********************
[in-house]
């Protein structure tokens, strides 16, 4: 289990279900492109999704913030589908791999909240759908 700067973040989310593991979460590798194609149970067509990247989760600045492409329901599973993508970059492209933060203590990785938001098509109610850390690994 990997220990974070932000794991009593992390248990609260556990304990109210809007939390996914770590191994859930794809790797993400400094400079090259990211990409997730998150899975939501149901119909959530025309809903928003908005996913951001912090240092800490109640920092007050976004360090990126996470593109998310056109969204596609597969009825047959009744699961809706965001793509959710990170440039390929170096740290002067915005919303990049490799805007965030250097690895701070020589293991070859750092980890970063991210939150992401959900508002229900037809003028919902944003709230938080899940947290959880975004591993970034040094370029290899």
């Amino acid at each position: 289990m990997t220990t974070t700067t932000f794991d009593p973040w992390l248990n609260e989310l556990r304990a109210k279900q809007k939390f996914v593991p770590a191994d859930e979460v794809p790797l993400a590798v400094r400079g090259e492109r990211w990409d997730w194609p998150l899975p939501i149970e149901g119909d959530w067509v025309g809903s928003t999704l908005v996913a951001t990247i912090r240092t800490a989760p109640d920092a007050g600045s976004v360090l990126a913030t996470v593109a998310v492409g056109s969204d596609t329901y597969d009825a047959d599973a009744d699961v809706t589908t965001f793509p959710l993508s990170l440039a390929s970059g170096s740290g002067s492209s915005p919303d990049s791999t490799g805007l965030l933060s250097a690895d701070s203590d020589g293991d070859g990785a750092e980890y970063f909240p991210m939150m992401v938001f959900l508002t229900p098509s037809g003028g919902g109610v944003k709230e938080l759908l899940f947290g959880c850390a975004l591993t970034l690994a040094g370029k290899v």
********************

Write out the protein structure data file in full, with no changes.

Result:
[in-house]
């Protein structure tokens, strides 16, 4: 289990279900492109999704913030589908791999909240759908 700067973040989310593991979460590798194609149970067509990247989760600045492409329901599973993508970059492209933060203590990785938001098509109610850390690994 990997220990974070932000794991009593992390248990609260556990304990109210809007939390996914770590191994859930794809790797993400400094400079090259990211990409997730998150899975939501149901119909959530025309809903928003908005996913951001912090240092800490109640920092007050976004360090990126996470593109998310056109969204596609597969009825047959009744699961809706965001793509959710990170440039390929170096740290002067915005919303990049490799805007965030250097690895701070020589293991070859750092980890970063991210939150992401959900508002229900037809003028919902944003709230938080899940947290959880975004591993970034040094370029290899």
């Amino acid at each position: 289990m990997t220990t974070t700067t932000f794991d009593p973040w992390l248990n609260e989310l556990r304990a109210k279900q809007k939390f996914v593991p770590a191994d859930e979460v794809p790797l993400a590798v400094r400079g090259e492109r990211w990409d997730w194609p998150l899975p939501i149970e149901g119909d959530w067509v025309g809903s928003t999704l908005v996913a951001t990247i912090r240092t800490a989760p109640d920092a007050g600045s976004v360090l990126a913030t996470v593109a998310v492409g056109s969204d596609t329901y597969d009825a047959d599973a009744d699961v809706t589908t965001f793509p959710l993508s990170l440039a390929s970059g170096s740290g002067s492209s915005p919303d990049s791999t490799g805007l965030l933060s250097a690895d701070s203590d020589g293991d070859g990785a750092e980890y970063f909240p991210m939150m992401v938001f959900l508002t229900p098509s037809g003028g919902g109610v944003k709230e938080l759908l899940f947290g959880c850390a975004l591993t970034l690994a040094g370029k290899v």